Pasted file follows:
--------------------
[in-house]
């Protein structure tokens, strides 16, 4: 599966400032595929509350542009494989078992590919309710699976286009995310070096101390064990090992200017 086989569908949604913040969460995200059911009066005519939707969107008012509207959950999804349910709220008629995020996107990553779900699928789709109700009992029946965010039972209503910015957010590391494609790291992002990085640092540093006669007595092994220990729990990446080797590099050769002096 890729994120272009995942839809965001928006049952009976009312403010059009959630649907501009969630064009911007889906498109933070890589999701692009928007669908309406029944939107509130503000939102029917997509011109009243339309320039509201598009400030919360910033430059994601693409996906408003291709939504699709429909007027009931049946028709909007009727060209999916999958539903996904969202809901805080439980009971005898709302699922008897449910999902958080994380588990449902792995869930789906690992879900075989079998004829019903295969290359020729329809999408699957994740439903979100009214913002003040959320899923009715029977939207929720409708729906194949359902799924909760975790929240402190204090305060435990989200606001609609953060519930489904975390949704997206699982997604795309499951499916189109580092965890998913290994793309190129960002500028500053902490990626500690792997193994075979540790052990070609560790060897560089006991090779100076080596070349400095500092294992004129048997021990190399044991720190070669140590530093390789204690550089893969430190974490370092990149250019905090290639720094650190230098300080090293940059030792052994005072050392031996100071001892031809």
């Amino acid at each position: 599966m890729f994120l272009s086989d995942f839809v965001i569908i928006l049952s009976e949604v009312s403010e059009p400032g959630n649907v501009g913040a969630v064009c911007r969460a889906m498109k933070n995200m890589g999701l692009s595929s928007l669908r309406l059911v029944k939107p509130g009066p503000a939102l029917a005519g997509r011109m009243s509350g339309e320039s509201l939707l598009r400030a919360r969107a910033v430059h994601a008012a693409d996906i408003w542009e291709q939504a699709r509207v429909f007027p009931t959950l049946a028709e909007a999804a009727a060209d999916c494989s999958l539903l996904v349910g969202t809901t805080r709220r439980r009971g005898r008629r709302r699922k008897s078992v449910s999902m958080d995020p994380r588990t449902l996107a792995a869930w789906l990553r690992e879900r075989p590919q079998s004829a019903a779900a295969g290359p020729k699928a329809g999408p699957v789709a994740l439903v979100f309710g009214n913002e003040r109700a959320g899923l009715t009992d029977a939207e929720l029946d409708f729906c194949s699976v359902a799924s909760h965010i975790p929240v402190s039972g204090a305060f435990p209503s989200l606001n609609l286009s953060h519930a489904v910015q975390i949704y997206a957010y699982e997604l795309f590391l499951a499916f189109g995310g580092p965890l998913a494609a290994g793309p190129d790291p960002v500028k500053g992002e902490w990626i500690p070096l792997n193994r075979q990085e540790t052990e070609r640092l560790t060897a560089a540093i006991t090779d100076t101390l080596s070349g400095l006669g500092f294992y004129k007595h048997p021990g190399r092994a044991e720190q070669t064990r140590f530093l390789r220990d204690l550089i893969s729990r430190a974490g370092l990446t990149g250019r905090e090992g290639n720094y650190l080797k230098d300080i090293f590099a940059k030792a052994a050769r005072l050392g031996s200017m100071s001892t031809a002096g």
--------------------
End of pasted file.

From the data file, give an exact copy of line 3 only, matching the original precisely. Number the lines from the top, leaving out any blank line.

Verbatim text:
């Amino acid at each position: 599966m890729f994120l272009s086989d995942f839809v965001i569908i928006l049952s009976e949604v009312s403010e059009p400032g959630n649907v501009g913040a969630v064009c911007r969460a889906m498109k933070n995200m890589g999701l692009s595929s928007l669908r309406l059911v029944k939107p509130g009066p503000a939102l029917a005519g997509r011109m009243s509350g339309e320039s509201l939707l598009r400030a919360r969107a910033v430059h994601a008012a693409d996906i408003w542009e291709q939504a699709r509207v429909f007027p009931t959950l049946a028709e909007a999804a009727a060209d999916c494989s999958l539903l996904v349910g969202t809901t805080r709220r439980r009971g005898r008629r709302r699922k008897s078992v449910s999902m958080d995020p994380r588990t449902l996107a792995a869930w789906l990553r690992e879900r075989p590919q079998s004829a019903a779900a295969g290359p020729k699928a329809g999408p699957v789709a994740l439903v979100f309710g009214n913002e003040r109700a959320g899923l009715t009992d029977a939207e929720l029946d409708f729906c194949s699976v359902a799924s909760h965010i975790p929240v402190s039972g204090a305060f435990p209503s989200l606001n609609l286009s953060h519930a489904v910015q975390i949704y997206a957010y699982e997604l795309f590391l499951a499916f189109g995310g580092p965890l998913a494609a290994g793309p190129d790291p960002v500028k500053g992002e902490w990626i500690p070096l792997n193994r075979q990085e540790t052990e070609r640092l560790t060897a560089a540093i006991t090779d100076t101390l080596s070349g400095l006669g500092f294992y004129k007595h048997p021990g190399r092994a044991e720190q070669t064990r140590f530093l390789r220990d204690l550089i893969s729990r430190a974490g370092l990446t990149g250019r905090e090992g290639n720094y650190l080797k230098d300080i090293f590099a940059k030792a052994a050769r005072l050392g031996s200017m100071s001892t031809a002096g």